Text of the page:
# Solved – Why don’t asymptotically consistent estimators have zero variance at infinity

I know that the statement in question is wrong because estimators cannot have asymptotic variances that are lower than the Cramer-Rao bound.

However, if asymptotic consistence means that an estimator converges in probability to a value, then doesn't this also mean that its variance becomes 0?

Where in this train of thought am I wrong?

Contents

Convergence of a sequence of random variables in probability does not imply convergence of their variances, nor even that their variances get anywhere near $$0.$$ In fact, their means may converge to a constant yet their variances can still diverge.

### Examples and counterexamples

Construct counterexamples by creating ever more rare events that are increasingly far from the mean: the squared distance from the mean can overwhelm the decreasing probability and cause the variance to do anything (as I will proceed to show).

For instance, scale a Bernoulli$$(1/n)$$ variate by $$n^{p}$$ for some power $$p$$ to be determined. That is, define the sequence of random variables $$X_n$$ by

begin{aligned} &Pr(X_n=n^{p})=1/n \ &Pr(X_n=0)= 1 – 1/n. end{aligned}

As $$nto infty$$, because $$Pr(X_n=0)to 1$$ this converges in probability to $$0;$$ its expectation $$n^{p-1}$$ even converges to $$0$$ provided $$plt 1;$$ but for $$pgt 1/2$$ its variance $$n^{2p-1}(1-1/n)$$ diverges.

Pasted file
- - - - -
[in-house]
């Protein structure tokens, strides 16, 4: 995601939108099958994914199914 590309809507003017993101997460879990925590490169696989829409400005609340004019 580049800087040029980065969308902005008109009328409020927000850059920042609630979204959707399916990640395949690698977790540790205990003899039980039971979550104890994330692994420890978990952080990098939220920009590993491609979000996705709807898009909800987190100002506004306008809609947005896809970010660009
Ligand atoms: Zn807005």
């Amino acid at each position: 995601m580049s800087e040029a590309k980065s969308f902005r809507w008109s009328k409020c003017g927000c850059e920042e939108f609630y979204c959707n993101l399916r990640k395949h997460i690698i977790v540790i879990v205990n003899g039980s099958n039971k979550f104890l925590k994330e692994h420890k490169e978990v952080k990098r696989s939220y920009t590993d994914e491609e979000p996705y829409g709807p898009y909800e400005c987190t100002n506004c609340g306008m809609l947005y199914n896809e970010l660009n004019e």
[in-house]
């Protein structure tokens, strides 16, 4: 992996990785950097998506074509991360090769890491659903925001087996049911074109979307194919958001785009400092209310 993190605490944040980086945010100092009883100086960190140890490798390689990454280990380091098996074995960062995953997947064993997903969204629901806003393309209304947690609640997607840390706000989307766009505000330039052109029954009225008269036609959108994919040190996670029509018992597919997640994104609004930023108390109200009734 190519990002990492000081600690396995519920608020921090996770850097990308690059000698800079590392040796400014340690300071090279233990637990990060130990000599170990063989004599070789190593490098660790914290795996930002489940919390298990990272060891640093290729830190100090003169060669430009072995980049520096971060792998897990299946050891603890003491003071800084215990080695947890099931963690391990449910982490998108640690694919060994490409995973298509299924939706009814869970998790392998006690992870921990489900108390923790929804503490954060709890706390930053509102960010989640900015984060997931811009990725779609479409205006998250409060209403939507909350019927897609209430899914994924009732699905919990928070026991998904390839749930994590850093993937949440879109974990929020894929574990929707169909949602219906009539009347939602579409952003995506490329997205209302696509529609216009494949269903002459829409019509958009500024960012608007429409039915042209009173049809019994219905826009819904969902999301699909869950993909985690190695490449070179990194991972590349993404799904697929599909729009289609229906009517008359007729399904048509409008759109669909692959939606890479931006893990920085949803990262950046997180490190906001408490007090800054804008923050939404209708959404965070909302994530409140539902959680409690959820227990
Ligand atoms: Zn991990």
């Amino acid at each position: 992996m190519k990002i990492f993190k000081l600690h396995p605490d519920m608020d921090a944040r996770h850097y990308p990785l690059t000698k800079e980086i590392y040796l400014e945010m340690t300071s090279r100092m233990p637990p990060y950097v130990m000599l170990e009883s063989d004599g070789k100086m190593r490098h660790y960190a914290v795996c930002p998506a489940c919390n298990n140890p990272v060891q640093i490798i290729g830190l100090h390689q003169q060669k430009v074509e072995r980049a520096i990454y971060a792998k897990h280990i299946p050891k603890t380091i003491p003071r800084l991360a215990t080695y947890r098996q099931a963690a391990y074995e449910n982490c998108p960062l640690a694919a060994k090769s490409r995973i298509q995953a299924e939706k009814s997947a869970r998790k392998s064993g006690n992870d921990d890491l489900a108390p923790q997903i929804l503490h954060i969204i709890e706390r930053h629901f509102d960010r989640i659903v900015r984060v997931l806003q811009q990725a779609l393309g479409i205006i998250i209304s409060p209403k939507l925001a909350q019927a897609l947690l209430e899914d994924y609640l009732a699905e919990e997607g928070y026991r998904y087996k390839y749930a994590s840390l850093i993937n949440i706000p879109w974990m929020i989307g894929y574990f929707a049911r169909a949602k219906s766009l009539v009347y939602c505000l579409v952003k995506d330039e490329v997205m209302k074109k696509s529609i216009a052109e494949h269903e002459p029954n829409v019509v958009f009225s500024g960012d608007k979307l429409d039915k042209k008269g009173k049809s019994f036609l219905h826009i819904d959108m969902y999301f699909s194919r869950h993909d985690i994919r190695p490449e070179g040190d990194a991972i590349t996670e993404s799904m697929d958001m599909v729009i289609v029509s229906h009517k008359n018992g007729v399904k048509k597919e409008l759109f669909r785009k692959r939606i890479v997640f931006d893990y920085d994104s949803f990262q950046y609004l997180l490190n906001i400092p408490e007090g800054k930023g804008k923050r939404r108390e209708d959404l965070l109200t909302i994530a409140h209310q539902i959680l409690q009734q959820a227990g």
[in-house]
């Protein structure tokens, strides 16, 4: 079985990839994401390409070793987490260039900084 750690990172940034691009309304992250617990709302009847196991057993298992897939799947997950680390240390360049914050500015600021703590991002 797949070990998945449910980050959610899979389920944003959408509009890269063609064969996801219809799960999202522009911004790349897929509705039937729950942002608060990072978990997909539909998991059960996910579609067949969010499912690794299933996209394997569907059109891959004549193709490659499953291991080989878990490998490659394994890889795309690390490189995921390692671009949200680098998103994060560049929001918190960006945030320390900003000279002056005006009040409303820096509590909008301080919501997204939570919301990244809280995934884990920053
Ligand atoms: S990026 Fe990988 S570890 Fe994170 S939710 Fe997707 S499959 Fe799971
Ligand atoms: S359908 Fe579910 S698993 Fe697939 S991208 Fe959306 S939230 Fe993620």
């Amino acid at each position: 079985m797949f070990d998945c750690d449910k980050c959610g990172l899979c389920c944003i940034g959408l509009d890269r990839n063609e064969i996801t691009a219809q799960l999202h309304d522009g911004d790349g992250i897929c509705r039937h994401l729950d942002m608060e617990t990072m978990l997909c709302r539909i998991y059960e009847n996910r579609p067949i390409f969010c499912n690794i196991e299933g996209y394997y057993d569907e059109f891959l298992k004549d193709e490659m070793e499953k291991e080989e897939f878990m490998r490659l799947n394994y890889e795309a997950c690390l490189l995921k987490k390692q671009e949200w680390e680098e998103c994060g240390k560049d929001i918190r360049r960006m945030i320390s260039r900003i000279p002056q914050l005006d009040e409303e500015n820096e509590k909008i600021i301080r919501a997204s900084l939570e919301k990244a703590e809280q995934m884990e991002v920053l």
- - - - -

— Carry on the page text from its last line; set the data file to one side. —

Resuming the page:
Many other behaviors are possible:

• Because negative powers $$2p-1$$ of $$n$$ converge to $$0,$$ the variance converges to $$0$$ for $$plt 1/2:$$ the variables "squeeze down" to $$0$$ in some sense.

• An interesting edge case is $$p=1/2,$$ for which the variance converges to $$1.$$

• By varying $$p$$ above and below $$1/2$$ depending on $$n$$ you can even make the variance not converge at all. For instance, let $$p(n)=0$$ for even $$n$$ and $$p(n)=1$$ for odd $$n.$$

### A direct connection with estimation

Finally, a reasonable possible objection is that abstract sequences of random variables are not really "estimators" of anything. But they can nevertheless be involved in estimation. For instance, let $$t_n$$ be a sequence of statistics, intended to estimate some numerical property $$theta(F)$$ of the common distribution of an (arbitrarily large) iid random sample $$(Y_1,Y_2,ldots,Y_n,ldots)$$ of $$F.$$ This induces a sequence of random variables

$$T_n = t_n(Y_1,Y_2,ldots,Y_n).$$

Modify this sequence by choosing any value of $$p$$ (as above) you like and set

$$T^prime_n = T_n + (X_n – n^{p-1}).$$

The parenthesized term makes a zero-mean adjustment to $$T_n,$$ so that if $$T_n$$ is a reasonable estimator of $$theta(F),$$ then so is $$T^prime_n.$$ (With some imagination we can conceive of situations where $$T_n^prime$$ could yield better estimates than $$T_n$$ with probability close to $$1.$$) However, if you make the $$X_n$$ independent of $$Y_1,ldots, Y_n,$$ the variance of $$T^prime_n$$ will be the sum of the variances of $$T_n$$ and $$X_n,$$ which you thereby can cause to diverge.

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